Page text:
Happy Independence Day America!
On this day when Americans celebrate their 234th year of declared independence (technically, independence was won in 1783 after the war, which would make it their 227th year), I felt impressed to repost a portion of a newsletter that we wrote shortly after Independence day two years ago. Even if you are not American, I believe that the principles and values communicated in this short essay will empower everyone – regardless of country or nationality – to become better citizens.
Just recently (July 4th), we celebrated America’s independence with fireworks, parades and outward displays of patriotism as we remembered once again how God has made us into a great, powerful and blessed nation – a nation that takes great pride in its liberties and freedom. I couldn’t help but feel a deep sense of gratitude and awe as I stood with my family among the congregation of worshipers one Sunday as we sang the national anthem – The Star Spangled Banner.
As we were singing this great anthem, I began to reflect on the words of Jesus in the Gospel of John when He said to his disciples, “If you love me, keep my commandments” (John 14:15). In Jesus’ understanding, true love is demonstrated through corresponding actions. We can claim to love God as much as we want, but unless our actions correspond to our confession, our confession is vain. In the same way, we can claim to love our nation and country all we want, but unless we demonstrate it though corresponding actions – not just in wearing the t-shirt, purchasing the flags or showing off our nation’s colors – our words and our songs are in vain. True love for one’s country goes beyond the patriotic act of paying the ultimate sacrifice in death; rather, it is more accurately demonstrated through our conduct, character and compassion in life.
We claim to love our country, but how many of us are guilty of cheating on our taxes? – A nation’s major source of revenue for subsidizing the needs of the country and developing the necessary infrastructure necessary to sustain it. To cheat on your taxes is to show utter disregard and contempt for your country’s welfare and existence, yet many do it without considering the negative effect it can have upon the entire nation. How selfish and hypocritical of us?! It does not matter who is in government, or if you like them (voted for them) or not; it is everyone’s responsibility to pay taxes and support the nation. Not even Jesus was inclined to shirk this God-given responsibility (Matt. 22:17-21).
How about obeying your nation’s laws? We’ve already discussed cheating on our taxes, but what about something as “insignificant” as obeying the speed limits? Does your complete disregard of your local, municipal, county, city and state laws and speed restrictions accurately reflect an attitude of love and respect for your nation and fellow man? Are you aware of the negative effects that your actions are having upon the nation? How about your kids? What sort of values are you communicating to them when they see that the only time you conform to the legal speed restrictions is when a policeman or sheriff is present (or in the vicinity)? What are you communicating to your kids about authority and citizenship when you keep a radar detector in your vehicle? That it’s okay to disobey just as long as you don’t get caught? What kind of behavior will they model when they grow up to be “responsible” adults?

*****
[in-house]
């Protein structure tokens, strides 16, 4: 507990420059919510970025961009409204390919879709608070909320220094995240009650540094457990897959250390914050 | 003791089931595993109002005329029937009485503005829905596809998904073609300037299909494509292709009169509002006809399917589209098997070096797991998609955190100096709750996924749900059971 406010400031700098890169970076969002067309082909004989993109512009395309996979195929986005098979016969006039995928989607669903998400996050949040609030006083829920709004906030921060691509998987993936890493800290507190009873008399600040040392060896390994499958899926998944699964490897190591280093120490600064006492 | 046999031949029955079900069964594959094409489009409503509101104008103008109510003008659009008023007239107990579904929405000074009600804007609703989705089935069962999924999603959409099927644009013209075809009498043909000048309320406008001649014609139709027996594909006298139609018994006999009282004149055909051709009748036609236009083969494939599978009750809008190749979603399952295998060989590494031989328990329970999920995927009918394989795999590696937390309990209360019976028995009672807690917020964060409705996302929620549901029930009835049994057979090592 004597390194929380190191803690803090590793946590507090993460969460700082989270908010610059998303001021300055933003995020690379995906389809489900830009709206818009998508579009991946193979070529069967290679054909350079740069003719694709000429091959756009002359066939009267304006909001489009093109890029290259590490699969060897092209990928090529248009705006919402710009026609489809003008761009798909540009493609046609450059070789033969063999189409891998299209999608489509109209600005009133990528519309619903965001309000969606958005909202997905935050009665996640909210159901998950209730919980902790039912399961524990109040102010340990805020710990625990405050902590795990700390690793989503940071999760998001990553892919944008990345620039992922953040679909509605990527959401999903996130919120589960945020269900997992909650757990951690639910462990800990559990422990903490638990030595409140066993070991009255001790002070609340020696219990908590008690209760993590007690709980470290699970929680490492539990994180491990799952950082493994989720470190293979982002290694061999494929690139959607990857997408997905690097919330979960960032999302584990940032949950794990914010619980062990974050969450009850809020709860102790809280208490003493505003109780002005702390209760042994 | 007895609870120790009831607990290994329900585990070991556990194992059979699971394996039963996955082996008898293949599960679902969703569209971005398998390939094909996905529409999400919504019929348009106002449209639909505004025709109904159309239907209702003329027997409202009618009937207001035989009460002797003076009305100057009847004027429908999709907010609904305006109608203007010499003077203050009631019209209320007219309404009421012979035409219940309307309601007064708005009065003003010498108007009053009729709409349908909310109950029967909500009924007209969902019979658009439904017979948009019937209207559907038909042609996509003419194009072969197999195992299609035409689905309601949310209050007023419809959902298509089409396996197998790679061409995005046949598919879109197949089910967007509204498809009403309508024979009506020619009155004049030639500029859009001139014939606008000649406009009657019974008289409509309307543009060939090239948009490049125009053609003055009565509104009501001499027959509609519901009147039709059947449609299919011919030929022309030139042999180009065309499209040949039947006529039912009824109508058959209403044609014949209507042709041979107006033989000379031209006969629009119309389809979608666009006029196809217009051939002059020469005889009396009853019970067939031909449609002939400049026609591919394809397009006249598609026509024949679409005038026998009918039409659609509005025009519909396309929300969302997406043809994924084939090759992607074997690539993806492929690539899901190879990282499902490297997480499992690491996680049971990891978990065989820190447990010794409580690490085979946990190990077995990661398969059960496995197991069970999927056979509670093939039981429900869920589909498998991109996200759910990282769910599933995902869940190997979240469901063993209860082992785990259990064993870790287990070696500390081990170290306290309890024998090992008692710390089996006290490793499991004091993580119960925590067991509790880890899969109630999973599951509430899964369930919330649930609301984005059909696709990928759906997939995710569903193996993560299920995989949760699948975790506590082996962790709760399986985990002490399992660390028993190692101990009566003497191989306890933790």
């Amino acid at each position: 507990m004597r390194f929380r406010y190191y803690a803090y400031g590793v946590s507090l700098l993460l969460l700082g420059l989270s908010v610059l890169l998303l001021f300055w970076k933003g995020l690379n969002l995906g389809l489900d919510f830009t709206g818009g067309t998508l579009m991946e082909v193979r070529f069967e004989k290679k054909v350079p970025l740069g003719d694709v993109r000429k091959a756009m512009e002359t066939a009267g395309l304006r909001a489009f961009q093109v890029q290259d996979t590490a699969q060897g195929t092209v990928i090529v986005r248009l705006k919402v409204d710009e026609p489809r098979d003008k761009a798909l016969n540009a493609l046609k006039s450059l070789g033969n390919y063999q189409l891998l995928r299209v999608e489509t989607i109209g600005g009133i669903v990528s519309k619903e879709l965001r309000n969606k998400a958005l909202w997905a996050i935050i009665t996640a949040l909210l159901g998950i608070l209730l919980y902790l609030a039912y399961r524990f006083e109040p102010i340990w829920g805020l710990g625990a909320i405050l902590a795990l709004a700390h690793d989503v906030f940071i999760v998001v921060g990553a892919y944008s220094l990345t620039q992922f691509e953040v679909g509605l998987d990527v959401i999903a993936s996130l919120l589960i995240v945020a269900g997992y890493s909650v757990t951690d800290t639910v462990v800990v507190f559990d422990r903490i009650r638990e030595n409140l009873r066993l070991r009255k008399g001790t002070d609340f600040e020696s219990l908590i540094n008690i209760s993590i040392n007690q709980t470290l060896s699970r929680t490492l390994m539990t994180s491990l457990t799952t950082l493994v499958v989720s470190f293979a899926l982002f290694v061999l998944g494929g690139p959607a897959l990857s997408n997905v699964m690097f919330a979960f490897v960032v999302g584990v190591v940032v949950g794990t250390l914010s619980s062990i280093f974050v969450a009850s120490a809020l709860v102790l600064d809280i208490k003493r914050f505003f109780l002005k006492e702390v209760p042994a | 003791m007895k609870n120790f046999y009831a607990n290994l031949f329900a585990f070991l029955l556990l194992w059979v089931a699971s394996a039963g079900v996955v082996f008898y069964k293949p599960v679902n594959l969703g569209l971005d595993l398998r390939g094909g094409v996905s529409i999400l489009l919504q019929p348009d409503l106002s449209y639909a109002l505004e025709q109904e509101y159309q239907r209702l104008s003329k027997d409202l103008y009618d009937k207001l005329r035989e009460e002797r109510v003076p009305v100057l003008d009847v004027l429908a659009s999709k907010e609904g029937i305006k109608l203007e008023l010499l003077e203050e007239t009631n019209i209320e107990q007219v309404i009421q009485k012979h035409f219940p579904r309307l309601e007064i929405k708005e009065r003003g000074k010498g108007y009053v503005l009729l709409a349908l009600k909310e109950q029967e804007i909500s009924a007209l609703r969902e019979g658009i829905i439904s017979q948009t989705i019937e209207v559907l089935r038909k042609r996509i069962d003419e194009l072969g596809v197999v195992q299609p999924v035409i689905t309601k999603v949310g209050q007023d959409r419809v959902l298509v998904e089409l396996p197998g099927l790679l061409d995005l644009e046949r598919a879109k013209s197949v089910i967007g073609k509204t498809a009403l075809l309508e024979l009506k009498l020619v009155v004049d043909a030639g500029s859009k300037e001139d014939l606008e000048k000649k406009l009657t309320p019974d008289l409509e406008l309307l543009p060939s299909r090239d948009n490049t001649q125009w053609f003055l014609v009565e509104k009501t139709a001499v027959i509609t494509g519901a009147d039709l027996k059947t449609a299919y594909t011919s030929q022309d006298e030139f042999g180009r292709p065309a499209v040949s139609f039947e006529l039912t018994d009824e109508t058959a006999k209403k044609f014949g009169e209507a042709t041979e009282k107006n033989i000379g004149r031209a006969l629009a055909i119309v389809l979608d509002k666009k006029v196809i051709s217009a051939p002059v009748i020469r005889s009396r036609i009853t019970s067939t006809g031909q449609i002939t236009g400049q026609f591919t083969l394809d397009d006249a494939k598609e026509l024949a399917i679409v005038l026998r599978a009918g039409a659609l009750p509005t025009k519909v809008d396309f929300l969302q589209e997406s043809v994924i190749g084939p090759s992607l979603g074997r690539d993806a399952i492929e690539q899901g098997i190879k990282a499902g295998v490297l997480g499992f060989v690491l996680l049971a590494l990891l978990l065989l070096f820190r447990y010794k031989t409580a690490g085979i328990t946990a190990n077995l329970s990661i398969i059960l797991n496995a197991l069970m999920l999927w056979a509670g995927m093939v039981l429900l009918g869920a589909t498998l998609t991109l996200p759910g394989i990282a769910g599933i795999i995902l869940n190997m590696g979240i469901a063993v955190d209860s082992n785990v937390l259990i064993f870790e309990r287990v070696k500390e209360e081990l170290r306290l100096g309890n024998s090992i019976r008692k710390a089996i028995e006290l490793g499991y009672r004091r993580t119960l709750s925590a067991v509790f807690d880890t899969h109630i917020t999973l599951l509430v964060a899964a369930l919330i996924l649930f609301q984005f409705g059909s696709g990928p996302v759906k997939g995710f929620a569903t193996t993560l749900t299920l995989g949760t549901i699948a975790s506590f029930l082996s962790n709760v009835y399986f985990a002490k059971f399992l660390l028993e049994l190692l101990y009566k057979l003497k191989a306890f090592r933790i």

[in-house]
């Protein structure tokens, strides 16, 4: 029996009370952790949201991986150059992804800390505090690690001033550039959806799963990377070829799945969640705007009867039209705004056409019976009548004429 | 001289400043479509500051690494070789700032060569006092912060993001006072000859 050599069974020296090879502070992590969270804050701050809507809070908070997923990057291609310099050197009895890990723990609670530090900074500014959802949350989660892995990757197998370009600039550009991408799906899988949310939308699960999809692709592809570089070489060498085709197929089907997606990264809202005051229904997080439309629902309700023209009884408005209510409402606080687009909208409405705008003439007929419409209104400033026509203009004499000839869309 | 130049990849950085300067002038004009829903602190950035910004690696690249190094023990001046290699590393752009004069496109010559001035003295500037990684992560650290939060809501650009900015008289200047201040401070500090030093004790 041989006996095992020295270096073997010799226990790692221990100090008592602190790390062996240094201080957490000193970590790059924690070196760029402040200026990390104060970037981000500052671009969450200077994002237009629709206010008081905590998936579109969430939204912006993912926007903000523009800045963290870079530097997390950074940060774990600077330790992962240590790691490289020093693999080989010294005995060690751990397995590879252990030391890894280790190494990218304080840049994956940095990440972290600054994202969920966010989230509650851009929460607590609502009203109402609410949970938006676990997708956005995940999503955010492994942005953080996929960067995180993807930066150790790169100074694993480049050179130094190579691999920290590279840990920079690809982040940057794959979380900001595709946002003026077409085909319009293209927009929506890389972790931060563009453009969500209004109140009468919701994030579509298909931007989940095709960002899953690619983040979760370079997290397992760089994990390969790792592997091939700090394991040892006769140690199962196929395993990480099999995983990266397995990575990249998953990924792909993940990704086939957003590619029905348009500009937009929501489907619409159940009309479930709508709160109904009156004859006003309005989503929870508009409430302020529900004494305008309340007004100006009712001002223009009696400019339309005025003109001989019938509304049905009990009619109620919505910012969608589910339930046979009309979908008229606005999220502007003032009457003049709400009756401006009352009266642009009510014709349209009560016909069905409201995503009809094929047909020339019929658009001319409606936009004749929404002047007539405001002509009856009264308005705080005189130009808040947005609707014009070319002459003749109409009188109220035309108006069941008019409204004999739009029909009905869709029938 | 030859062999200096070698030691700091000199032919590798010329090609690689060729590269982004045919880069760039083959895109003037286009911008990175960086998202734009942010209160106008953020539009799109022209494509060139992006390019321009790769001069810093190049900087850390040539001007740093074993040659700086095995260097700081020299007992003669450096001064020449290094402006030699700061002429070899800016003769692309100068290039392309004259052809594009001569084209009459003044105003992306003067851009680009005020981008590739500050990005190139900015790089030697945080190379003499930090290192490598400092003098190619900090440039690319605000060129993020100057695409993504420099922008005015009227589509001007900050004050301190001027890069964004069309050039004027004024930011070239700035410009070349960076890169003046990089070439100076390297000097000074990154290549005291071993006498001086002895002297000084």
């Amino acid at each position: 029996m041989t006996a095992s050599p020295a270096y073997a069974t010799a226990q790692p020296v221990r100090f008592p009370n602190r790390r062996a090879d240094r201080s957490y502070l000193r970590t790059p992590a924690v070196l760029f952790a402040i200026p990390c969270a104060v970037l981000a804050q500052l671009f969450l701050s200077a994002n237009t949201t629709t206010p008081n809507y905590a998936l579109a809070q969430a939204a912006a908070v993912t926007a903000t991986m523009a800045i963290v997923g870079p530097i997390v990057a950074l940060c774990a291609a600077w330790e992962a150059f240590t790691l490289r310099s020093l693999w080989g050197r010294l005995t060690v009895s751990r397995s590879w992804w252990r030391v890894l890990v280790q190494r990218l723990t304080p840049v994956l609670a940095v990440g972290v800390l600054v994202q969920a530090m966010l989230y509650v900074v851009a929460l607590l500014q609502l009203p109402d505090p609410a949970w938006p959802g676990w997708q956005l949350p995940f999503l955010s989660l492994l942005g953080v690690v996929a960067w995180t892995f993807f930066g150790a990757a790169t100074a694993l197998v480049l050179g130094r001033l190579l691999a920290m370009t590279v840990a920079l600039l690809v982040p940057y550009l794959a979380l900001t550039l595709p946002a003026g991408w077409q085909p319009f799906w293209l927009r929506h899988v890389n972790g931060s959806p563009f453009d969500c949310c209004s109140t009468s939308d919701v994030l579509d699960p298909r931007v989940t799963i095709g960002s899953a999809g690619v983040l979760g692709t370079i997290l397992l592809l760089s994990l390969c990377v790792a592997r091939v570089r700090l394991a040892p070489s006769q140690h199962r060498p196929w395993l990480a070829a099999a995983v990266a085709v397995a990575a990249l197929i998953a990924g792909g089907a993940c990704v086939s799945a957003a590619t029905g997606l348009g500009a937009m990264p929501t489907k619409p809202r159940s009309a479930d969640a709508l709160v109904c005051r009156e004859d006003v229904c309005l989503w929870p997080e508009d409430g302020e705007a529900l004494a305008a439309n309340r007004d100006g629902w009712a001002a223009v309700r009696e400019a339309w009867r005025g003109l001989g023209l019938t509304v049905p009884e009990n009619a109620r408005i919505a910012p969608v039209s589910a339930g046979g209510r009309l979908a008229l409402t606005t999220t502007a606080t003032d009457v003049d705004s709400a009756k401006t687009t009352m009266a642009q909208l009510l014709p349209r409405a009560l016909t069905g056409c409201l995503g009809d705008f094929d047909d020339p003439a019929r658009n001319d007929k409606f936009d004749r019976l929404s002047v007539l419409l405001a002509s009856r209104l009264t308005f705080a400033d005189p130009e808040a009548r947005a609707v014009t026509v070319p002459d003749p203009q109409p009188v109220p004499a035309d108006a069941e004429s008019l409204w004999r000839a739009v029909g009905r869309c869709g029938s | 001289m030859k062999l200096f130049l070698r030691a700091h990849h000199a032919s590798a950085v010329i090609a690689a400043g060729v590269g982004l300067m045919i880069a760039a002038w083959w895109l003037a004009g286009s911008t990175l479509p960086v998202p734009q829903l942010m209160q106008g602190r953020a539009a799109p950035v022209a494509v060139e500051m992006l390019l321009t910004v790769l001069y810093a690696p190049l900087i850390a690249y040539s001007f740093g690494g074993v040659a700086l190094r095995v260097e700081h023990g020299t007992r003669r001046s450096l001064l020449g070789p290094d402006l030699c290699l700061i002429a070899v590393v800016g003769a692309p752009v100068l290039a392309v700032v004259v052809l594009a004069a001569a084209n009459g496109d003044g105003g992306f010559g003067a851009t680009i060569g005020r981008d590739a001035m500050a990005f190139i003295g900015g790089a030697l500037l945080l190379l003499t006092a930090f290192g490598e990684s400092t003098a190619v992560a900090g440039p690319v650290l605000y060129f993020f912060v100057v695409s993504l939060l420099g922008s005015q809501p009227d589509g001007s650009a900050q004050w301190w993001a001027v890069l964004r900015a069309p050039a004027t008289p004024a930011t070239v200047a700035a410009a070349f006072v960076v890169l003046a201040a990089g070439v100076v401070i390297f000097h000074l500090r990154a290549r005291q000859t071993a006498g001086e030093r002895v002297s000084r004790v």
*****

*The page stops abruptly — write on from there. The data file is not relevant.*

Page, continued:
I know we say that we love our nation, but it’s time to demonstrate our love by keeping the laws of the land and living as respectable and model citizens. Stop criticizing the government and its policies and start praying and confronting the spirits and issues that are threatening to pollute or destabilize the nation. You can confront the issues and make your voice heard without being overly critical, harsh or judgmental against the government and its leaders. The words of Jesus still ring true today both with respect to God as well as to our nation: If you love me, keep my commandments.
May we be true citizens of the Kingdom and patriots of our nation by following the example of Jesus. Never once did Jesus lift up His voice against Caesar or publicly criticize the governing authority of the nation, even though these leaders were no less wicked or morally corrupt than ours today and the nation of Israel was far from independent. John the Baptist opposed King Herod’s immoral lifestyle and Jesus resisted Herod’s threats while referring to him as an old fox – a deceitful and destructive pest (Luke 3:19; 13:31-32). Yet neither of these instances was occasioned by policy decisions per se, but by personal moral issues and an attempt to impede Jesus’ Kingdom assignment.
Independence Day is more than grilling some barbecue or shooting off some fireworks; it’s about a recognition of freedom. Freedom, however, always has boundaries. It does not give us the right to say what we want, where we want, when we want, or behave how we want. Freedom is not the right to do (say or be) what you want, but the responsibility and empowerment to do (say or be) what you should.
For the King and His Kingdom,
Robert G. Paul
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